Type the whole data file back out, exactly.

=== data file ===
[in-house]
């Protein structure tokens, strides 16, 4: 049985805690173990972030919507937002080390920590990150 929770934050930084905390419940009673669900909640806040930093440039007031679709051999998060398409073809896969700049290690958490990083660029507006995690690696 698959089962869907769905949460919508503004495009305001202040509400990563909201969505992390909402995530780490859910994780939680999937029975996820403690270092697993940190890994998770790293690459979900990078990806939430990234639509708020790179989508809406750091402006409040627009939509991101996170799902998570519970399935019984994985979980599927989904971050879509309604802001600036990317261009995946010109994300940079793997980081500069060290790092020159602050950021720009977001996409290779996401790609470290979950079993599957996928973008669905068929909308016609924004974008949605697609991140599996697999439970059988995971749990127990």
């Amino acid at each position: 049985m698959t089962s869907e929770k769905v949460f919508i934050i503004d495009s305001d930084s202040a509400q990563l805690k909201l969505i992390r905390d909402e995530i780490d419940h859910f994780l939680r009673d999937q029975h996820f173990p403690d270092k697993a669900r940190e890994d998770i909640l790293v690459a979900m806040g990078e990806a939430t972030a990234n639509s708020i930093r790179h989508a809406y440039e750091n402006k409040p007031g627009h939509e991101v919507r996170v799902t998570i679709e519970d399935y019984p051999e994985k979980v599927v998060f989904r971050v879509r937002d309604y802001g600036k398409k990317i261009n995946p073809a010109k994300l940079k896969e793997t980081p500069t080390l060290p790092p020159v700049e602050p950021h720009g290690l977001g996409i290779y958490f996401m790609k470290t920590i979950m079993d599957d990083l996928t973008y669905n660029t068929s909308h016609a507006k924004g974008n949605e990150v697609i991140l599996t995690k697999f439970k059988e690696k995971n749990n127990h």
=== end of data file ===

[in-house]
């Protein structure tokens, strides 16, 4: 049985805690173990972030919507937002080390920590990150 929770934050930084905390419940009673669900909640806040930093440039007031679709051999998060398409073809896969700049290690958490990083660029507006995690690696 698959089962869907769905949460919508503004495009305001202040509400990563909201969505992390909402995530780490859910994780939680999937029975996820403690270092697993940190890994998770790293690459979900990078990806939430990234639509708020790179989508809406750091402006409040627009939509991101996170799902998570519970399935019984994985979980599927989904971050879509309604802001600036990317261009995946010109994300940079793997980081500069060290790092020159602050950021720009977001996409290779996401790609470290979950079993599957996928973008669905068929909308016609924004974008949605697609991140599996697999439970059988995971749990127990």
């Amino acid at each position: 049985m698959t089962s869907e929770k769905v949460f919508i934050i503004d495009s305001d930084s202040a509400q990563l805690k909201l969505i992390r905390d909402e995530i780490d419940h859910f994780l939680r009673d999937q029975h996820f173990p403690d270092k697993a669900r940190e890994d998770i909640l790293v690459a979900m806040g990078e990806a939430t972030a990234n639509s708020i930093r790179h989508a809406y440039e750091n402006k409040p007031g627009h939509e991101v919507r996170v799902t998570i679709e519970d399935y019984p051999e994985k979980v599927v998060f989904r971050v879509r937002d309604y802001g600036k398409k990317i261009n995946p073809a010109k994300l940079k896969e793997t980081p500069t080390l060290p790092p020159v700049e602050p950021h720009g290690l977001g996409i290779y958490f996401m790609k470290t920590i979950m079993d599957d990083l996928t973008y669905n660029t068929s909308h016609a507006k924004g974008n949605e990150v697609i991140l599996t995690k697999f439970k059988e690696k995971n749990n127990h």